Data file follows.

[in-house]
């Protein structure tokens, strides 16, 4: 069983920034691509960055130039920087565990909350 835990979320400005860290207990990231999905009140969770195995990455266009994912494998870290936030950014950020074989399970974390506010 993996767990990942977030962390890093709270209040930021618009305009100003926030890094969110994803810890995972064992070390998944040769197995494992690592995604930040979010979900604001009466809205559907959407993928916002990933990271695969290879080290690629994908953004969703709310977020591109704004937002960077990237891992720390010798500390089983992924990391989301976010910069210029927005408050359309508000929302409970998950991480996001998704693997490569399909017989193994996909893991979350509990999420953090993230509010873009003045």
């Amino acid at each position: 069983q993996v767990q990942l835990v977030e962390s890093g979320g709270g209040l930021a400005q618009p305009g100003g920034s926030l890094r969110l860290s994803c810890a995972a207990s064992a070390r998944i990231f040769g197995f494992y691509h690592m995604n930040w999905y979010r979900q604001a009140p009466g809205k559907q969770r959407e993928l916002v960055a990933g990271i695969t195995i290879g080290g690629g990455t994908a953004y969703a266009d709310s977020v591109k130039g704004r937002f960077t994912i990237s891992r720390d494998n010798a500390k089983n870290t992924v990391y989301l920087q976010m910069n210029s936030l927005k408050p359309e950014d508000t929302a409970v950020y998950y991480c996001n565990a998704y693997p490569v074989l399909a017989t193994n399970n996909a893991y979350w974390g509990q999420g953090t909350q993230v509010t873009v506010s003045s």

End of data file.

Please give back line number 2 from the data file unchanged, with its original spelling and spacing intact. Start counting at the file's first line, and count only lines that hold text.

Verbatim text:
């Protein structure tokens, strides 16, 4: 069983920034691509960055130039920087565990909350 835990979320400005860290207990990231999905009140969770195995990455266009994912494998870290936030950014950020074989399970974390506010 993996767990990942977030962390890093709270209040930021618009305009100003926030890094969110994803810890995972064992070390998944040769197995494992690592995604930040979010979900604001009466809205559907959407993928916002990933990271695969290879080290690629994908953004969703709310977020591109704004937002960077990237891992720390010798500390089983992924990391989301976010910069210029927005408050359309508000929302409970998950991480996001998704693997490569399909017989193994996909893991979350509990999420953090993230509010873009003045």